Thursday, March 13, 2014

History Student Presents Research at the National Collegiate Honors Council in New Orleans

Allison Huber, a BU senior double-majoring in History and Secondary Education/Citizenship, presented a research paper at the National Collegiate Honors Council annual conference in New Orleans this past November on the topic of "The Nobles in the French Revolution."  Her presentation summarized findings from her year-long BU Honors Independent Study project, mentored by History professor Michael Hickey.

Allison Huber presenting at the National Collegiate Honors Council,
courtesy of Michael Hickey
Huber presented her work on a panel at the National Collegiate Honors Council annual conference, which gathered on November 6-10 in New Orleans.  The event brought together hundreds of Honors Students from across the country, including seven BU students.  Huber was the group's only COLA representative and the only BU student to present a formal paper rather than participate in a poster session.  Her paper was selected by a NCHC research committee in a competitive process and was included in a panel on Student Interdisciplinary Research.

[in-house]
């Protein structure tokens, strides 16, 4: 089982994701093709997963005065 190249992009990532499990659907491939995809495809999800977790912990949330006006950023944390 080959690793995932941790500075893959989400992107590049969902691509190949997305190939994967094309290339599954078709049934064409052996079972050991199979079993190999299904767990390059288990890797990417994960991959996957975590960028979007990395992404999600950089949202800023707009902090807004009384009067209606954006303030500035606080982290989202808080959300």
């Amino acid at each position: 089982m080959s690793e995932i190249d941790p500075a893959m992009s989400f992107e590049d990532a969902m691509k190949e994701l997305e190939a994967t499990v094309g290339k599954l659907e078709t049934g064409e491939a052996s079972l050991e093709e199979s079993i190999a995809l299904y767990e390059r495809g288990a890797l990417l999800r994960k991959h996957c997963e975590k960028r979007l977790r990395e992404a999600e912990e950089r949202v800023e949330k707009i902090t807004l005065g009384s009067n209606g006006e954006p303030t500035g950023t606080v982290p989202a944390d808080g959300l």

Huber studied how aristocrats described and understood their own experiences during the French Revolution in their diaries, journals, letters, and memoirs, and used that information to make generalizations about how nobles viewed and reacted to revolutionary transformations of society. 

She found that many nobles in France initially supported the Revolution. In general, though, noble fear of the revolutionary government started soon after the abolition of privileges in 1789 and then multiplied as the moderate revolutionary government of 1789-92 instituted increasingly anti-aristocratic policies. Noble fear and hatred of the revolution peaked with the Jacobin Reign of Terror in 1793-94. Huber concluded that tracing the evolution of aristocratic attitudes in 1789-1794 helps us understand the nobility's actions during the Third, or Thermidorian, Phase of the Revolution in 1795-1799. 

The fifteen minute presentation focused on the sources Huber used and her research methods, her main conclusions, and possible areas for further research.  Her presentation was followed by questions from the panel discussant and the audience.  "It was an incredible experience and I was proud to represent the university and the Honors Program,” said Huber.

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